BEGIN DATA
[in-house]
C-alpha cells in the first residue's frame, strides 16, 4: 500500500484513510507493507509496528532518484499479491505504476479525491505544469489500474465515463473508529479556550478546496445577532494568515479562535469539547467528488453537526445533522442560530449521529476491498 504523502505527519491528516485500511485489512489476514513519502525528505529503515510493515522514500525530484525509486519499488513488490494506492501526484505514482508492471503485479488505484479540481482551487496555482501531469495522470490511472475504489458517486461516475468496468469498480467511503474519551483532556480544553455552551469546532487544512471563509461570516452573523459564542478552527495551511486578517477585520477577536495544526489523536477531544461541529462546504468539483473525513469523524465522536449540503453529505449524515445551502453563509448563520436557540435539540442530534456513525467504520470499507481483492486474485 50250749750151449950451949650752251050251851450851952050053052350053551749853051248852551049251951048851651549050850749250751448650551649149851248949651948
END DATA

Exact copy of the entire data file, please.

[in-house]
C-alpha cells in the first residue's frame, strides 16, 4: 500500500484513510507493507509496528532518484499479491505504476479525491505544469489500474465515463473508529479556550478546496445577532494568515479562535469539547467528488453537526445533522442560530449521529476491498 504523502505527519491528516485500511485489512489476514513519502525528505529503515510493515522514500525530484525509486519499488513488490494506492501526484505514482508492471503485479488505484479540481482551487496555482501531469495522470490511472475504489458517486461516475468496468469498480467511503474519551483532556480544553455552551469546532487544512471563509461570516452573523459564542478552527495551511486578517477585520477577536495544526489523536477531544461541529462546504468539483473525513469523524465522536449540503453529505449524515445551502453563509448563520436557540435539540442530534456513525467504520470499507481483492486474485 50250749750151449950451949650752251050251851450851952050053052350053551749853051248852551049251951048851651549050850749250751448650551649149851248949651948